From the trailers and marketing, The Great Wall had plenty of potential to go horribly wrong.
With Hollywood’s track record of handling Chinese and Japanese settings in action blockbusters, especially with an American leading man, plus the cringe-worthy tag-line of “1700 years to build. 5500 miles long. What were they trying to keep out?” this wasn’t a movie that I was queuing up to see on opening night, but is it actually that bad?
Not at all.
The Great Wall is probably one of the most unique movies that I’ve seen in recent memory, a strange hybrid of Chinese Fantasy and Hollywood production that will likely make it feel like a foreign film to 100% of moviegoers around the world, but all the potentially problematic elements are surprisingly well handled by director Yimou Zhang (Hero, House of Flying Daggers).
A blend of military fantasy, monster movie and even a heist sub-plot, The Great Wall still manages to be very well paced. While more indulgent directors could easily run over 3 hours with the sheer scope of the epic fantasy story, the modest running time of 1 hour 43 minutes perfectly delivers the plot with plenty of character moments throughout.
Initially I found Matt Damon’s accent distracting, as he sounds almost exactly like Brendan Gleeson, but ultimately having the foreigners (Matt Damon, Pedro Pascal and Willem Dafoe) not fit into the over-done Queen’s English (or worse, modern American) accents of other fantasy settings was probably for the best.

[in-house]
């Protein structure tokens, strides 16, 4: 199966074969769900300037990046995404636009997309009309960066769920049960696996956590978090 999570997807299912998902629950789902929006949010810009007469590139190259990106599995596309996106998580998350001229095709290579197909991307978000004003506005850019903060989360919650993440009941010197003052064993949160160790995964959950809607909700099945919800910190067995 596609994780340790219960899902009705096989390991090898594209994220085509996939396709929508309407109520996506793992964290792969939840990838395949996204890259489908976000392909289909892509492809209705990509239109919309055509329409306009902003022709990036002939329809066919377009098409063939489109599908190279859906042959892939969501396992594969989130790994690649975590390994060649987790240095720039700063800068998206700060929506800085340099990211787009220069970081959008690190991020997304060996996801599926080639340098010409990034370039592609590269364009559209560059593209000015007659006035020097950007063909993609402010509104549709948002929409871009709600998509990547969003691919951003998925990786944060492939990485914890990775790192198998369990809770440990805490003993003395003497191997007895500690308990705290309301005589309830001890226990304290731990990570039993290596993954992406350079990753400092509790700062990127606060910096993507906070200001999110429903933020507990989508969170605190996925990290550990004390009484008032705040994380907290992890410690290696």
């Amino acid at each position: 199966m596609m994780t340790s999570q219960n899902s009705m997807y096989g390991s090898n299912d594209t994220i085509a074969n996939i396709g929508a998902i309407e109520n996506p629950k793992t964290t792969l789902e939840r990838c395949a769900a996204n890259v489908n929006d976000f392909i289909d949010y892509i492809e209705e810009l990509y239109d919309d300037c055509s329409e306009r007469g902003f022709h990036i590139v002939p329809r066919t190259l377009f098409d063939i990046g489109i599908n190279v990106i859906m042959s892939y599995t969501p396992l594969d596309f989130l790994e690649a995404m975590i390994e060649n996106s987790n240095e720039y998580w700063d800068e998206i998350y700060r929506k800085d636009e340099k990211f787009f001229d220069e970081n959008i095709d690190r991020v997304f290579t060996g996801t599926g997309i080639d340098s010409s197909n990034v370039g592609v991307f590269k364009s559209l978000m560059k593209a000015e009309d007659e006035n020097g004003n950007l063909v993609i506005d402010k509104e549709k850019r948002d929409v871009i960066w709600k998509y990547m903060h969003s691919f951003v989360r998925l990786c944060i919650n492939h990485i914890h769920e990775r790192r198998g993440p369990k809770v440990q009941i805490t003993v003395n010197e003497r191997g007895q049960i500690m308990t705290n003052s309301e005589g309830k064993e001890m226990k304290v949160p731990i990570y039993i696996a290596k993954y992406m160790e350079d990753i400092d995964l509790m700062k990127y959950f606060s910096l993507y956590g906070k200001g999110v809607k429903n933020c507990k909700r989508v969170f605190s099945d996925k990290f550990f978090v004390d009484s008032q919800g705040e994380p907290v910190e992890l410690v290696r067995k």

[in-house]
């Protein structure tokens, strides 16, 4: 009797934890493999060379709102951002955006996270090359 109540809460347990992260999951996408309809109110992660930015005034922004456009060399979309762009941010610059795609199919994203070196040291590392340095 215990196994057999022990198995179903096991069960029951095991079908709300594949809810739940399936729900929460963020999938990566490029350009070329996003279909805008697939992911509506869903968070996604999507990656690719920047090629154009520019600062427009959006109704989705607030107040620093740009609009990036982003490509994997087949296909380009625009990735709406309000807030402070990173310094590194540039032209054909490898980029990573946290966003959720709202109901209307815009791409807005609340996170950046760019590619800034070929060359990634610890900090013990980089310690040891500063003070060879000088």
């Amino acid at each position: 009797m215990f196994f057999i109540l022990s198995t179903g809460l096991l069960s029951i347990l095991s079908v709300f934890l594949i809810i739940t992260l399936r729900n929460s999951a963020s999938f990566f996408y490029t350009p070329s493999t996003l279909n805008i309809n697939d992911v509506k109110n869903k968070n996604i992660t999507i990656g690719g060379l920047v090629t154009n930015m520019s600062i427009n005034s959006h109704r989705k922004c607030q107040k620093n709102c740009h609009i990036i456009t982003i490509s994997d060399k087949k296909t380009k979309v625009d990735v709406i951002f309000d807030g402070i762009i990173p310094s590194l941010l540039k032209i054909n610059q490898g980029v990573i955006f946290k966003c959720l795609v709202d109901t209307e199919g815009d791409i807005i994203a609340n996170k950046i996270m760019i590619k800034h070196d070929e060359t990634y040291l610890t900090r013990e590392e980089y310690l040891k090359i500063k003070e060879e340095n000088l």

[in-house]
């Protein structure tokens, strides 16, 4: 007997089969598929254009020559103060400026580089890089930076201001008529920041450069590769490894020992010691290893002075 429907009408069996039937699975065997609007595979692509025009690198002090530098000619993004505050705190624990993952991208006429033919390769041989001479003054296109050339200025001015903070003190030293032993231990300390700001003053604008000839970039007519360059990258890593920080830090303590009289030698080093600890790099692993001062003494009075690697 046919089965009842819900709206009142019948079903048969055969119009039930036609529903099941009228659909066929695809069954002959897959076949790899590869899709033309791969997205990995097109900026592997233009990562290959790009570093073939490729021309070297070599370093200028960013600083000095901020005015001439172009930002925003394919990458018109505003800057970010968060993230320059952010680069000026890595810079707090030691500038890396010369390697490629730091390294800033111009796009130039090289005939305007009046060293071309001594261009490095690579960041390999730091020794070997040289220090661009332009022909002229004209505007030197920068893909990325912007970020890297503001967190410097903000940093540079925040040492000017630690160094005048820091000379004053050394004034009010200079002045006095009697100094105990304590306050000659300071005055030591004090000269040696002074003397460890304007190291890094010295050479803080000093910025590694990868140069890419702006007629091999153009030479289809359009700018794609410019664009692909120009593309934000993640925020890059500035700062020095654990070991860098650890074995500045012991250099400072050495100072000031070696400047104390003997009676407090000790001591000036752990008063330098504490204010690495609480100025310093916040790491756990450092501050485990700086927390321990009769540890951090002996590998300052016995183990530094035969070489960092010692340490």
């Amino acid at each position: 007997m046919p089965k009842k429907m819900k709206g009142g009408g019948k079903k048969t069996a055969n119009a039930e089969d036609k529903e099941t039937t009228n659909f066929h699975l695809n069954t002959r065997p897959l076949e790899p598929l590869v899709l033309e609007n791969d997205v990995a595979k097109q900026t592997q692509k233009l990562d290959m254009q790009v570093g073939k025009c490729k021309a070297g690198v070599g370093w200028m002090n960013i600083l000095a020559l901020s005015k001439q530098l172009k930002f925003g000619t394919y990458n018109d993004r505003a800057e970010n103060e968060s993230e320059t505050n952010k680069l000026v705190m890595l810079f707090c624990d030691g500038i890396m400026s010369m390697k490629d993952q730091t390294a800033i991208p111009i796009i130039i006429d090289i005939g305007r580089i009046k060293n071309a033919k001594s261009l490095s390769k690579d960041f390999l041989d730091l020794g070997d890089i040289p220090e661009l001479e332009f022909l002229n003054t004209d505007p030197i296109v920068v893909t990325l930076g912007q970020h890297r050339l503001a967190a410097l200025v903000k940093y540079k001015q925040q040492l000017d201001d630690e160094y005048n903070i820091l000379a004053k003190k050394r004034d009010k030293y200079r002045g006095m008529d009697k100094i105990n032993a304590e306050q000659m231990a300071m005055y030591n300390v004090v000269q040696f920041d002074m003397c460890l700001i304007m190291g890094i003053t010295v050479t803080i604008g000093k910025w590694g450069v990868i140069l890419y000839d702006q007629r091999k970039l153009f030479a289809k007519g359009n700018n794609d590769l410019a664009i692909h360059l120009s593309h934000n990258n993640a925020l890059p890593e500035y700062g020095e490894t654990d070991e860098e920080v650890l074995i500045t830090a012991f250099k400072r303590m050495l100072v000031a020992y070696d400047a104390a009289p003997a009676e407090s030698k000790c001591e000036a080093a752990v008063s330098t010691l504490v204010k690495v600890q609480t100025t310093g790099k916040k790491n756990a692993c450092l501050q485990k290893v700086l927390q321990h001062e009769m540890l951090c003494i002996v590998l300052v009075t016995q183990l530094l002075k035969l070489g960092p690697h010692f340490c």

Tian Jing is fantastic in her portrayal of the bad-ass leader of the all-female Crane corps, the blue armoured soldiers in the brilliantly colour-coded and impressively huge army on the wall. Pedro Pascal has many of the funniest moments of the movie, Lu Han manages to be one of the most empathetic characters despite not speaking a word of English and Andy Lau’s Strategist Wang has the gravitas required to assist Tian Jing in preventing Damon from slipping into the uncomfortable role of white saviour.
A European protagonist in an Asian military blockbuster is usually cause for alarm, but in this case the cynic in me can acknowledge that the addition of Damon, Pascal and Dafoe to the mix allows for a wider global release and undoubtedly a bigger budget, without sacrificing the movie to complete white-washing. In this case, it is the Chinese military that has plenty to teach the foreign interlopers about not only trust and discipline, but also technology and explosions.
While nothing about The Great Wall movie is historically accurate, the opening text goes some way toward defusing the concerns of the tag line by framing the movie as the telling of a legend rather than the real purpose of the Great Wall of China and the action sequences are definitely entertaining and dramatic in their ridiculousness.
The one trope that this movie doesn’t avoid is more commonly seen in sci-fi movies, with the only way to stop the monsters being to take out the Queen, but ultimately the plot is executed well enough for this to be an acceptable usage rather than a lazy mistake.
Big action, impressive visuals, a tight plot with character development and comedic moments and a welcome lack of forced romance all come together to make The Great Wall an enjoyable spectacle. The only thing that remains to be seen is whether it’s too different (or too poorly marketed) to be successful at the Box Office.